He performed Spalding Gray's final monologue Life Interrupted for its audio release through Macmillan Audio in 2006.
In 2007, Shepard was featured playing banjo on Patti Smith's cover of Nirvana's song, "Smells Like Teen Spirit", on her album Twelve.
Although many artists have had an influence on Shepard's work, one of the most significant has been actor-director Joseph Chaikin, a veteran of the Living Theatre and founder of a group called the Open Theatre. The two have often worked together on various projects, and Shepard acknowledges that Chaikin has been a valuable mentor.
A revival of A Lie of the Mind in New York was staged at the same time as his 2010 play, Ages of the Moon, also opened there. Reflecting on the two plays, Shepard said that the older, longer play feels to him "awkward ...[, a]ll of the characters are in a fractured place, broken into pieces, and the pieces don’t really fit together," while the newer play "is like a Porsche. ... It’s sleek, it does exactly what you want it to do, and it can speed up but also shows off great brakes." The revival and new play also coincided with the publication of the collection Day out of Days: Stories (book title echoing a film-making term), also by Shepard. The book includes "short stories, poems and narrative sketches ... that developed from dozens of leather-bound notebooks [Shepard] has carried with him over the years."
In 2011 Shepard will star in Blackthorn, in theaters Oct 7th.
At the beginning of his playwriting career, Shepard did not direct his own plays. His earliest plays were directed by a number of different directors but most frequently by Ralph Cook, the founder of Theatre Genesis. Later, while living at the Flying Y Ranch in Mill Valley, just north of San Francisco, Shepard formed a successful playwright-director relationship with Robert Woodruff, who directed the premiere of Buried Child (1982), among other plays. During the 1970s, though, Shepard decided that his vision of his plays required that he should direct them himself. He has since directed many of his own plays, but with a few rare exceptions, he has not directed plays by other playwrights. He has also directed two films but apparently does not see film direction as a major interest.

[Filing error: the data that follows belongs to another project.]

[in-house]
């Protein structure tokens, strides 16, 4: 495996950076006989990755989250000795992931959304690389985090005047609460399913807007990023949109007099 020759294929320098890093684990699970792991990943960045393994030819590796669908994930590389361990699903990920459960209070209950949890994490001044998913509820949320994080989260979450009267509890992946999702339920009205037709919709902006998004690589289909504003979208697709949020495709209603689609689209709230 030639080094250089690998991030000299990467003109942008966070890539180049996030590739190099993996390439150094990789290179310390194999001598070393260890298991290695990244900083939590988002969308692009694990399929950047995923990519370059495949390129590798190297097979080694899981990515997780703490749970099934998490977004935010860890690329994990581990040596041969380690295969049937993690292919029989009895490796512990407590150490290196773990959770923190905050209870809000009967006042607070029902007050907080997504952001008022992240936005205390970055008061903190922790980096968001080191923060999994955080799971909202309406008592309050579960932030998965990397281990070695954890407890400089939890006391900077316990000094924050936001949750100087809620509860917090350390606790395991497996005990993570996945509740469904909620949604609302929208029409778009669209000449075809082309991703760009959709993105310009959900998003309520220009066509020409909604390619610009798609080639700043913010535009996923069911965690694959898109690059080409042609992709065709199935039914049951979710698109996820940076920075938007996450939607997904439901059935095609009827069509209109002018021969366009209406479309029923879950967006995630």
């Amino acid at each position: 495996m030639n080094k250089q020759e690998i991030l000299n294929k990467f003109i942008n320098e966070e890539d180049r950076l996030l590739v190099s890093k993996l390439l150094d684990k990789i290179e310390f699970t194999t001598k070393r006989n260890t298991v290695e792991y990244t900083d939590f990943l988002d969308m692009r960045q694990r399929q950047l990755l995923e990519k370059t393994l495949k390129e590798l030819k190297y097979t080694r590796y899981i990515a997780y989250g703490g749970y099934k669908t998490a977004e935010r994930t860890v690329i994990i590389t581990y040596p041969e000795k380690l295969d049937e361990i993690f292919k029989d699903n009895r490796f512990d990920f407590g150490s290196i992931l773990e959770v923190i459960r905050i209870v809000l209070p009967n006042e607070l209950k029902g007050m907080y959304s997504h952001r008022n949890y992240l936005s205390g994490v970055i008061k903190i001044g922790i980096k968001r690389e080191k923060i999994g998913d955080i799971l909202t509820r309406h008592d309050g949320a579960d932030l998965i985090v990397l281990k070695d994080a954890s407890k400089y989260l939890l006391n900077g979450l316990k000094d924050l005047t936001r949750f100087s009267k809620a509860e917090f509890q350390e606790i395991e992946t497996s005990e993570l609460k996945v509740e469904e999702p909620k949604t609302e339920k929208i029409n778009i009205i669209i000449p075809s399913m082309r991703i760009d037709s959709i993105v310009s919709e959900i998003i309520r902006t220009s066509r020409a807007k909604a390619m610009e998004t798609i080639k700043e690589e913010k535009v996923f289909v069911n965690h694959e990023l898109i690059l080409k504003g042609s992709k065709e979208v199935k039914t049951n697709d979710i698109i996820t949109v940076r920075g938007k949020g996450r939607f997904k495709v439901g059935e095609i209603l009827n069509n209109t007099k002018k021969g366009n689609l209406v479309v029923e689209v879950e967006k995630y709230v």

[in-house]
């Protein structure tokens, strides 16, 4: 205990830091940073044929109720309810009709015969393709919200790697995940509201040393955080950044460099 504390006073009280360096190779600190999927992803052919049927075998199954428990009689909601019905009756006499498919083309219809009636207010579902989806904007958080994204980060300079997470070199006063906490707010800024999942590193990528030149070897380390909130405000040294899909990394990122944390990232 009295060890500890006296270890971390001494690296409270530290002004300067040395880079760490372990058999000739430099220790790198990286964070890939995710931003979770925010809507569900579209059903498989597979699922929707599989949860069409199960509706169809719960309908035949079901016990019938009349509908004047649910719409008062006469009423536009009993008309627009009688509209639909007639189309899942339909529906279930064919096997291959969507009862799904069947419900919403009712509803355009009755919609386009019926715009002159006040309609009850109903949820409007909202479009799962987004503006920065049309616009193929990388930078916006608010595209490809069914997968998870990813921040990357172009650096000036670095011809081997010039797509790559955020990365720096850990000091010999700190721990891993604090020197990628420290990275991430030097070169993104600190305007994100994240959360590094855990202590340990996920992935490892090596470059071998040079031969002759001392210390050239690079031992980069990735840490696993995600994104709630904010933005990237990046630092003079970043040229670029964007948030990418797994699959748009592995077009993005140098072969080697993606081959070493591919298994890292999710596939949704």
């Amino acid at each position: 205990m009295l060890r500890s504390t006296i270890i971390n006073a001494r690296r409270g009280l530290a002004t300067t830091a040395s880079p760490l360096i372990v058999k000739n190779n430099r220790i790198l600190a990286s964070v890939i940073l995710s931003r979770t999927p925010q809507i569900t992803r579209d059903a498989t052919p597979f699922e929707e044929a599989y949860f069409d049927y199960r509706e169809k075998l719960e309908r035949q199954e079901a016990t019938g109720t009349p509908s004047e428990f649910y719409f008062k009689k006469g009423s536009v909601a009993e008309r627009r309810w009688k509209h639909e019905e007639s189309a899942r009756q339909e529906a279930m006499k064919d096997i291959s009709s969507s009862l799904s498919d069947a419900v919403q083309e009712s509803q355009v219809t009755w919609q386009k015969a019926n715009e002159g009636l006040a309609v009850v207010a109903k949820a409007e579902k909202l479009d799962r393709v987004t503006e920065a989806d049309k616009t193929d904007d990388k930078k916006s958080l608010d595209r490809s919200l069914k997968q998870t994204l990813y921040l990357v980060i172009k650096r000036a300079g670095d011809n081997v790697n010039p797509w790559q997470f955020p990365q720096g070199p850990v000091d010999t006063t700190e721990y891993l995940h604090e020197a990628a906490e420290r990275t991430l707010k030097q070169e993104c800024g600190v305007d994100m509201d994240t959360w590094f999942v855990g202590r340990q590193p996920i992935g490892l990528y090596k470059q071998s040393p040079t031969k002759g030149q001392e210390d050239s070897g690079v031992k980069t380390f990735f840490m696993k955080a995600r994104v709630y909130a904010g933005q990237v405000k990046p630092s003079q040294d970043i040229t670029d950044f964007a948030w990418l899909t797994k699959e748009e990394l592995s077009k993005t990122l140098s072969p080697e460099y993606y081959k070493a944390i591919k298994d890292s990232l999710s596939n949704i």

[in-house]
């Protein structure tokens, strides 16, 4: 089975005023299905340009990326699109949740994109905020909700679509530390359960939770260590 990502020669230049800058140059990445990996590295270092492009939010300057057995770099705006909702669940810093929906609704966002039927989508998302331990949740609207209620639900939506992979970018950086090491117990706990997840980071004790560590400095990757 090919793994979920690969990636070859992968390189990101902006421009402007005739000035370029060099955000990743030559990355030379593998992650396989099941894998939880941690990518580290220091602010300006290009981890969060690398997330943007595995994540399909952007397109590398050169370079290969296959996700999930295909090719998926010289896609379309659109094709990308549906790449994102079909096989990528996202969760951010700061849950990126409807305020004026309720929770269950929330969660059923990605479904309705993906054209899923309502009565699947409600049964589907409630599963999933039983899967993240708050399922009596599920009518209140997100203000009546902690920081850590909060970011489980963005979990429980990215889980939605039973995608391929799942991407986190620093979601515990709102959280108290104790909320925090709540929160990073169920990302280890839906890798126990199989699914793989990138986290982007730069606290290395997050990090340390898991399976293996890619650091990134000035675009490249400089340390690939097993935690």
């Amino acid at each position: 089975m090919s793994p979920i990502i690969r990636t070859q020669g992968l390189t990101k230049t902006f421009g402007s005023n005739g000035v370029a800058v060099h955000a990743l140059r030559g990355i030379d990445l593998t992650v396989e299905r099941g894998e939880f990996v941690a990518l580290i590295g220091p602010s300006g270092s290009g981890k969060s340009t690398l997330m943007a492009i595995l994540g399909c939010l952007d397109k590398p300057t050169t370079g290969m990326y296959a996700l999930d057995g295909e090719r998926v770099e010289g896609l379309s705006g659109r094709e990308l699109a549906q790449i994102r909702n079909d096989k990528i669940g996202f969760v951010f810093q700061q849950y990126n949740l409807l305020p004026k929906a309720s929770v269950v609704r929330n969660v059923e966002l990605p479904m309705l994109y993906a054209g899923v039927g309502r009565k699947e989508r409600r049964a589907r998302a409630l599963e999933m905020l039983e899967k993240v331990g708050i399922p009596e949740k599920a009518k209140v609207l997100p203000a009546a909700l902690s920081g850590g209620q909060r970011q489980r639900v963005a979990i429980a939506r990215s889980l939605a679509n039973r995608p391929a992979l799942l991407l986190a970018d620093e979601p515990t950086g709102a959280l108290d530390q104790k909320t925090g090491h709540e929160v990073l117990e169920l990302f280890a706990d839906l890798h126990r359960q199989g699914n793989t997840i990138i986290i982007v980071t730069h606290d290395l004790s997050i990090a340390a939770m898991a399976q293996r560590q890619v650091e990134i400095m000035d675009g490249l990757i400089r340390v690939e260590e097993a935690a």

When Shepard first arrived in New York, he roomed with Charlie Mingus Jr., a friend from high school days and the son of famous jazz musician Charles Mingus. Then he lived with actress Joyce Aaron. From 1969 to 1984 he was married to actress O-Lan Jones (born O-Lan Johnson, alias O-Lan Johnson Dark, alias O-Lan Barna), with whom he has one son, Jesse Mojo Shepard (born 1970). After the end of his relationship with singer-musician Patti Smith, Shepard met Academy-Award-winning actress Jessica Lange on the set of the film Frances, in which they were both acting. He moved in with her in 1983, and they were together for nearly thirty years. They separated quietly without publicity in 2010. They have two children, Hannah Jane (born 1985) and Samuel Walker Shepard (born 1987). In 2005, Jesse Shepard wrote a book of short stories that was published in San Francisco, and his father appeared together with him at a reading to introduce the book.
Although he played the legendary test pilot Chuck Yeager, in The Right Stuff, and he allowed the real Chuck Yeager to take him up in a jet plane in 1982 when he was preparing for his role as Yeager, he is known for his aversion to flying. He went through an airliner crash in the film Voyager (1992), and according to one account, he vowed never to fly again after a very rocky trip on an airliner coming back from Mexico in the 1960s.
In the early morning hours of January 3, 2009, Shepard was arrested and charged with speeding and drunken driving in Normal, Illinois; his blood alcohol content was allegedly 0.175. Shepard was taken to the McLean County Jail, in Bloomington, Illinois, and posted bond after processing. He pleaded guilty to both charges on February 11, 2009 and was sentenced to 24 months probation, alcohol education classes, and 100 hours of community service.
Awards and honors